Applying “Atomic Habits” to Fasting, Fitness, & Overall Health

Applying Atomic Habits to Health, Fitness, and Intermittent Fasting

Back in 2018, James Clear published his bestseller, Atomic Habits.

I’d already been following him for a few years before that, so I figured the book would be great.  

I was right. 🙂

The author spent several years digging into the best research about habit formation, and then carefully distilled it down into simple, practical advice.  

The book is fantastic, so I’d highly recommend you check it out if you haven’t already!

Since habits strong influence everything we do, it makes sense that the best way to improve your health is to gradually improve your health habits.

Today I’ll walk you through key points from the book, Atomic Habits, along with a bunch of concrete examples of how you can use those principles to improve your health and fitness.

Obviously I can’t do the whole book justice in a blog post.  But if this post helps you improve even one small habit related to your health, I’ll consider it a major success!

Let’s dive in.  

Small Changes Compound Slowly Over Time

At the beginning of the book, Clear points out that gradually improving your habits is the best way to succeed in the long run, in any area of life.

Since major changes don’t happen overnight, people often get frustrated and give up. But if you make a small positive change and stick with it, it’ll lead to massive improvements in the long run.

Here’s the author telling a story about how tiny changes can add up to a major result:

Make Small Improvements to Your Health Habits
 

When people start a new exercise or nutrition regimen, they often expect to see dramatic results right away. But in general, that’s not realistic.

Think of all the New Year’s resolutions people make.  Then, think of how often they promptly give up about one week later, because they haven’t seen major results.

Don’t be like them.  

If you want to make significant improvements, start with a very small change that you can commit to do consistently. 

Here’s a health example: 

What if you committed to replacing just one type of processed junk food with a healthier option (like having eggs for breakfast, instead of sugary cereal or granola bars)?  

Try to keep it simple, and start small.  After a while, the cumulative positive impact will be bigger than you expect. 

Systems are Better Than Goals

When you make a goal, there are basically two possible outcomes: you either succeed, or you fail.

For example, people often make really ambitious weight loss goals, but since they don’t have the right habits in place, they typically fail and then feel depressed.

Goals also feed the illusion that “everything will be great” once you reach a particular goal.  

A better option?

Instead of setting goals, focus instead on gradually improving your “system”. 

Your system is made up of all your habits, large and small. Start by changing one little habit, to improve your system.

For example, if you want to lose weight, start by cutting out sugary soda or juice.  Once you’ve changed that single habit, weight loss will start to happen naturally, with a lot less effort.

As the author puts it:  “You don’t rise to the level of your goals, you fall to the level of your system.”

Every Action Reinforces Your Identity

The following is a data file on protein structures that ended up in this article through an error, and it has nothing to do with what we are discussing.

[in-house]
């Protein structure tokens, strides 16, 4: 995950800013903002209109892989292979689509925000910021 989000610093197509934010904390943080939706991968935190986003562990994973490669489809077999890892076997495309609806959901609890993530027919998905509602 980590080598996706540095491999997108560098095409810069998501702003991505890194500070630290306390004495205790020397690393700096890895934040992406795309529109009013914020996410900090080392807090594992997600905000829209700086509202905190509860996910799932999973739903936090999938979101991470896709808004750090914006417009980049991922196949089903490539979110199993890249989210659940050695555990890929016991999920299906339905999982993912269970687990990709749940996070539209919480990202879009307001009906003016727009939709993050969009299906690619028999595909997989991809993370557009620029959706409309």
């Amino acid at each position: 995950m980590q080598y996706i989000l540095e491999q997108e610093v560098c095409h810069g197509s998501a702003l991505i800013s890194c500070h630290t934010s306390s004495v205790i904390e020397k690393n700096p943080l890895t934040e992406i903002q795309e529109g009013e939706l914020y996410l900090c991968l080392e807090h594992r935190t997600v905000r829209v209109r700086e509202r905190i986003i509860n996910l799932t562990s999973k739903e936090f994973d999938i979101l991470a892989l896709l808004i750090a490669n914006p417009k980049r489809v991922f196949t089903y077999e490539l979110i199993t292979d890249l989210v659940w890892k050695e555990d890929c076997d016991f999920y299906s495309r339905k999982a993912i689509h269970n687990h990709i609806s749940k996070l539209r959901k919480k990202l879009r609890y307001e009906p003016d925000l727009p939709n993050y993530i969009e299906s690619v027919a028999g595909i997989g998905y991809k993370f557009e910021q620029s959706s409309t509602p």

Right now, you have an “identity”, associated with all your current habits.

Each time you do something new or different, that’s one “vote” for a new identity.

By taking small but consistent action, you can create new beliefs about yourself, which results in a new identity.  The new identity in turn will help support better habits.  

It’s a virtuous cycle.  

Build a “Healthy” Identity

Each time you take a small healthy action — like choosing a better food option, or exercising for a few minutes — that helps build your healthy identity. That means every time you do it, it’ll get a little bit easier the next time.

That’s one of the ways that even a very small action can have a huge impact on your long-term results.

Notice Your Habit Loops

Cue → craving → routine → reward

That’s the sequence of events that happens each time you perform any habit.

Since most habits happen unconsciously, the first step in change is just to be more aware. 

Become aware of your habit loops

Try to pay attention to what cues are initiating your good (or bad) habits.  What makes you think of it?  What are you craving? What happens next? What is the ultimate reward?

For example, what cue happens right before you eat junk food, or smoke a cigarette?  What situation are you typically in when it happens?  

As you build awareness, you’ll have an easier time adjusting your habits.

(Interestingly, awareness is also the first step to interrupt an anxiety loop, as explained in this fantastic interview with psychiatrist Jud Brewer.)

The 4 “Laws” of Habit Change

James Clear establishes four “laws” that you can use to create better habits.

(You can also use the opposite of each of these laws to help eliminate bad habits.)

Let’s walk through each of these laws and see how it might be applied to something like fasting, or your overall health and fitness.

Law 1:  Make it Obvious

Since every habit has a “cue”, it helps to make that cue really obvious when you’re trying to establish a new habit.  The most powerful cues are time and location.  

How can you apply this to fitness or fasting?

Decide what time, and in what location you’ll exercise.  That’s called an “implementation intention”, and it dramatically increases the chance you’ll follow through.  

After that, set a reminder, which will act as your cue.  As a final step, put your workout gear in a convenient location so you’ll be ready to roll.  

With fasting, you could choose a simple schedule for the week, write it in big bold letters on a piece of paper, and hang it on the wall where you’ll see it every day.  

Similarly, fasting apps usually have various notifications you can use to remind yourself about your plan, and keep on schedule.

Your Environment is Stronger Than Your Willpower

As Clear points out, self-control is a short-term strategy because it doesn’t last. 

In contrast, when you make changes to your environment, it has a bigger impact in the long run.